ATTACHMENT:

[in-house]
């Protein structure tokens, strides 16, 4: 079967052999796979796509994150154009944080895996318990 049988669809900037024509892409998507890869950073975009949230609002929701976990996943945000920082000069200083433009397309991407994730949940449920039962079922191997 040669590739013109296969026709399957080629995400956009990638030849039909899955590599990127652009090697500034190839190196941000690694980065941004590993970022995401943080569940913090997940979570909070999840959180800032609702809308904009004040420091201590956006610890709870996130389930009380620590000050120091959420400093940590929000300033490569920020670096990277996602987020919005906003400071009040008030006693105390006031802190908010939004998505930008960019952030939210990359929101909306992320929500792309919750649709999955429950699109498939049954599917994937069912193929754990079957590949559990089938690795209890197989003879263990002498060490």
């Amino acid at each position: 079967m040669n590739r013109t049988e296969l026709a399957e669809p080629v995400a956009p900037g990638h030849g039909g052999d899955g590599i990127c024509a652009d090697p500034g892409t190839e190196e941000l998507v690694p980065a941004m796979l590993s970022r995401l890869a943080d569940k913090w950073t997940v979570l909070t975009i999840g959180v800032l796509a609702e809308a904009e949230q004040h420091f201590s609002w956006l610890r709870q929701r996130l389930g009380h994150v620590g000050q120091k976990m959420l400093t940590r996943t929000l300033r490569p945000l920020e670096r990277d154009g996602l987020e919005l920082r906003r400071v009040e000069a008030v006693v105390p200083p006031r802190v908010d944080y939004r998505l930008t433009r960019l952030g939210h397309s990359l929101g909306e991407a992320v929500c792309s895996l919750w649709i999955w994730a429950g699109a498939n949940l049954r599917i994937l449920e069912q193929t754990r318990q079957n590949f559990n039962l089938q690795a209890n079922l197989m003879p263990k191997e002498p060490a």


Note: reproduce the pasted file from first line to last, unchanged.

[in-house]
């Protein structure tokens, strides 16, 4: 079967052999796979796509994150154009944080895996318990 049988669809900037024509892409998507890869950073975009949230609002929701976990996943945000920082000069200083433009397309991407994730949940449920039962079922191997 040669590739013109296969026709399957080629995400956009990638030849039909899955590599990127652009090697500034190839190196941000690694980065941004590993970022995401943080569940913090997940979570909070999840959180800032609702809308904009004040420091201590956006610890709870996130389930009380620590000050120091959420400093940590929000300033490569920020670096990277996602987020919005906003400071009040008030006693105390006031802190908010939004998505930008960019952030939210990359929101909306992320929500792309919750649709999955429950699109498939049954599917994937069912193929754990079957590949559990089938690795209890197989003879263990002498060490």
């Amino acid at each position: 079967m040669n590739r013109t049988e296969l026709a399957e669809p080629v995400a956009p900037g990638h030849g039909g052999d899955g590599i990127c024509a652009d090697p500034g892409t190839e190196e941000l998507v690694p980065a941004m796979l590993s970022r995401l890869a943080d569940k913090w950073t997940v979570l909070t975009i999840g959180v800032l796509a609702e809308a904009e949230q004040h420091f201590s609002w956006l610890r709870q929701r996130l389930g009380h994150v620590g000050q120091k976990m959420l400093t940590r996943t929000l300033r490569p945000l920020e670096r990277d154009g996602l987020e919005l920082r906003r400071v009040e000069a008030v006693v105390p200083p006031r802190v908010d944080y939004r998505l930008t433009r960019l952030g939210h397309s990359l929101g909306e991407a992320v929500c792309s895996l919750w649709i999955w994730a429950g699109a498939n949940l049954r599917i994937l449920e069912q193929t754990r318990q079957n590949f559990n039962l089938q690795a209890n079922l197989m003879p263990k191997e002498p060490a």